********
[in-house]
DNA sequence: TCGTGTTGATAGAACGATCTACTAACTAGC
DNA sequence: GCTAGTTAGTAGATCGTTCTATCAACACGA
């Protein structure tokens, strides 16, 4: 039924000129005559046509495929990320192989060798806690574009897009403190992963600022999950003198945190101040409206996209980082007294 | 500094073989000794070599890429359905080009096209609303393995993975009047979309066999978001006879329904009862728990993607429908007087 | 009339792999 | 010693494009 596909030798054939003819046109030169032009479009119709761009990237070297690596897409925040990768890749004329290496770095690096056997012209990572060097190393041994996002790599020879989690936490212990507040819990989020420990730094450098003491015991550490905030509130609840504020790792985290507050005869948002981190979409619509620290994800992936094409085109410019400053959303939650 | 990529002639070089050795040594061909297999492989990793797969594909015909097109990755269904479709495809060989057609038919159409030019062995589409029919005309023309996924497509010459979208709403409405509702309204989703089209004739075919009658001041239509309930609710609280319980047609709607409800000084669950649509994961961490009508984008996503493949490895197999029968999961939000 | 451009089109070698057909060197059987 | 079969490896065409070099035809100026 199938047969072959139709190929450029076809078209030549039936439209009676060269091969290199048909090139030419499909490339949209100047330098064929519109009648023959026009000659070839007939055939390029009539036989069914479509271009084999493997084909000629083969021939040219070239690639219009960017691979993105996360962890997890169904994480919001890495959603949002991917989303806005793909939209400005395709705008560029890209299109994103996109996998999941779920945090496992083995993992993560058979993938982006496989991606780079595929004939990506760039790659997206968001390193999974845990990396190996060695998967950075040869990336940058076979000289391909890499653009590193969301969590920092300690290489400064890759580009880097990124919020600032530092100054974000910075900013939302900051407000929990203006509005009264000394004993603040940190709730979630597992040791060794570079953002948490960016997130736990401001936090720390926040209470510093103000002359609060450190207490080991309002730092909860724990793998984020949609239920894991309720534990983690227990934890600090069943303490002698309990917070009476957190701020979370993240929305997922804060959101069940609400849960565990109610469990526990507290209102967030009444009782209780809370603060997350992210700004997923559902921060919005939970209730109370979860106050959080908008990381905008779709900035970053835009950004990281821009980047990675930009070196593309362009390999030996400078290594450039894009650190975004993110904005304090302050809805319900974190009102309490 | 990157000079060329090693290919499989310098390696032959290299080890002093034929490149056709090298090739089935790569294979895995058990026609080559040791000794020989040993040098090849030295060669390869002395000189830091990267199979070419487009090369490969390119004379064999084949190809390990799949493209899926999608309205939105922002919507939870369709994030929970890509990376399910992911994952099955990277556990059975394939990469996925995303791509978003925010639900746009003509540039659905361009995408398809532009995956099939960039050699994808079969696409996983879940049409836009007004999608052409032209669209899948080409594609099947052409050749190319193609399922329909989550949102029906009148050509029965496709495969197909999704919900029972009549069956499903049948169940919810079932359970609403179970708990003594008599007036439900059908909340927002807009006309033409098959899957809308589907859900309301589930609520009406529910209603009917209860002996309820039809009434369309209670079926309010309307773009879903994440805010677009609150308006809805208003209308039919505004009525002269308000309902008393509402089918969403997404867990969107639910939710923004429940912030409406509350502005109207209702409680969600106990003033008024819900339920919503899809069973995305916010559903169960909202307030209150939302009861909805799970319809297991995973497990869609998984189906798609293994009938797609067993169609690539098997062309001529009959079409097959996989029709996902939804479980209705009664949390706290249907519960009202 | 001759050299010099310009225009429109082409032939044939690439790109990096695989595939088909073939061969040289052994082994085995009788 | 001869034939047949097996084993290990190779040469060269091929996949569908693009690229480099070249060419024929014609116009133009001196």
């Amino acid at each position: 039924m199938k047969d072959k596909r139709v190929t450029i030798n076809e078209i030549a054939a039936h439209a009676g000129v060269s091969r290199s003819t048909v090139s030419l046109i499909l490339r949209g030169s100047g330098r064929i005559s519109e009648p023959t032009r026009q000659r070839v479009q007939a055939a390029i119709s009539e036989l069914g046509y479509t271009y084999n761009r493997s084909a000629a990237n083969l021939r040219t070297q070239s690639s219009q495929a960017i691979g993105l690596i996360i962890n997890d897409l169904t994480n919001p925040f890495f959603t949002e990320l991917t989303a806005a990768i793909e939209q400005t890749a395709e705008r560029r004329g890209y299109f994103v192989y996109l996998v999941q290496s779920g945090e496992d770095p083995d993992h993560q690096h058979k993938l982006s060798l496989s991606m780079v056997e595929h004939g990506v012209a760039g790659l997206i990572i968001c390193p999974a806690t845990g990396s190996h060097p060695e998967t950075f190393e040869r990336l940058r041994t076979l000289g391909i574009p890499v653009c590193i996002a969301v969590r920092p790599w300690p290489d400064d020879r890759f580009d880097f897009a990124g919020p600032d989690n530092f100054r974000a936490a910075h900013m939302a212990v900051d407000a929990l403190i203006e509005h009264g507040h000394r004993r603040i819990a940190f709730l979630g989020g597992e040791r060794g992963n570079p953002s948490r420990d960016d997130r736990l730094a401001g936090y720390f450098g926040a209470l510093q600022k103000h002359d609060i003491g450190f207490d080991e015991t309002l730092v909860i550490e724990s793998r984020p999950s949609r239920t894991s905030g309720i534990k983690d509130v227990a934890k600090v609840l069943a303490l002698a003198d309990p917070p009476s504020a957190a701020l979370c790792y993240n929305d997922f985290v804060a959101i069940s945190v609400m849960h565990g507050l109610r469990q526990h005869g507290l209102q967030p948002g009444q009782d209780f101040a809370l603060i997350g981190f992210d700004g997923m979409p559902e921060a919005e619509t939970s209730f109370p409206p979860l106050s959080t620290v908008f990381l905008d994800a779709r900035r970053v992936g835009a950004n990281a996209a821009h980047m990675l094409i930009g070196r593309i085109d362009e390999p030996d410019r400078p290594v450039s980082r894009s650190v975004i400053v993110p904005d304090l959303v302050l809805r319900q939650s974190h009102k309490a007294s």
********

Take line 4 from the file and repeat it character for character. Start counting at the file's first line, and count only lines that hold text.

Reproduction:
């Protein structure tokens, strides 16, 4: 039924000129005559046509495929990320192989060798806690574009897009403190992963600022999950003198945190101040409206996209980082007294 | 500094073989000794070599890429359905080009096209609303393995993975009047979309066999978001006879329904009862728990993607429908007087 | 009339792999 | 010693494009 596909030798054939003819046109030169032009479009119709761009990237070297690596897409925040990768890749004329290496770095690096056997012209990572060097190393041994996002790599020879989690936490212990507040819990989020420990730094450098003491015991550490905030509130609840504020790792985290507050005869948002981190979409619509620290994800992936094409085109410019400053959303939650 | 990529002639070089050795040594061909297999492989990793797969594909015909097109990755269904479709495809060989057609038919159409030019062995589409029919005309023309996924497509010459979208709403409405509702309204989703089209004739075919009658001041239509309930609710609280319980047609709607409800000084669950649509994961961490009508984008996503493949490895197999029968999961939000 | 451009089109070698057909060197059987 | 079969490896065409070099035809100026 199938047969072959139709190929450029076809078209030549039936439209009676060269091969290199048909090139030419499909490339949209100047330098064929519109009648023959026009000659070839007939055939390029009539036989069914479509271009084999493997084909000629083969021939040219070239690639219009960017691979993105996360962890997890169904994480919001890495959603949002991917989303806005793909939209400005395709705008560029890209299109994103996109996998999941779920945090496992083995993992993560058979993938982006496989991606780079595929004939990506760039790659997206968001390193999974845990990396190996060695998967950075040869990336940058076979000289391909890499653009590193969301969590920092300690290489400064890759580009880097990124919020600032530092100054974000910075900013939302900051407000929990203006509005009264000394004993603040940190709730979630597992040791060794570079953002948490960016997130736990401001936090720390926040209470510093103000002359609060450190207490080991309002730092909860724990793998984020949609239920894991309720534990983690227990934890600090069943303490002698309990917070009476957190701020979370993240929305997922804060959101069940609400849960565990109610469990526990507290209102967030009444009782209780809370603060997350992210700004997923559902921060919005939970209730109370979860106050959080908008990381905008779709900035970053835009950004990281821009980047990675930009070196593309362009390999030996400078290594450039894009650190975004993110904005304090302050809805319900974190009102309490 | 990157000079060329090693290919499989310098390696032959290299080890002093034929490149056709090298090739089935790569294979895995058990026609080559040791000794020989040993040098090849030295060669390869002395000189830091990267199979070419487009090369490969390119004379064999084949190809390990799949493209899926999608309205939105922002919507939870369709994030929970890509990376399910992911994952099955990277556990059975394939990469996925995303791509978003925010639900746009003509540039659905361009995408398809532009995956099939960039050699994808079969696409996983879940049409836009007004999608052409032209669209899948080409594609099947052409050749190319193609399922329909989550949102029906009148050509029965496709495969197909999704919900029972009549069956499903049948169940919810079932359970609403179970708990003594008599007036439900059908909340927002807009006309033409098959899957809308589907859900309301589930609520009406529910209603009917209860002996309820039809009434369309209670079926309010309307773009879903994440805010677009609150308006809805208003209308039919505004009525002269308000309902008393509402089918969403997404867990969107639910939710923004429940912030409406509350502005109207209702409680969600106990003033008024819900339920919503899809069973995305916010559903169960909202307030209150939302009861909805799970319809297991995973497990869609998984189906798609293994009938797609067993169609690539098997062309001529009959079409097959996989029709996902939804479980209705009664949390706290249907519960009202 | 001759050299010099310009225009429109082409032939044939690439790109990096695989595939088909073939061969040289052994082994085995009788 | 001869034939047949097996084993290990190779040469060269091929996949569908693009690229480099070249060419024929014609116009133009001196």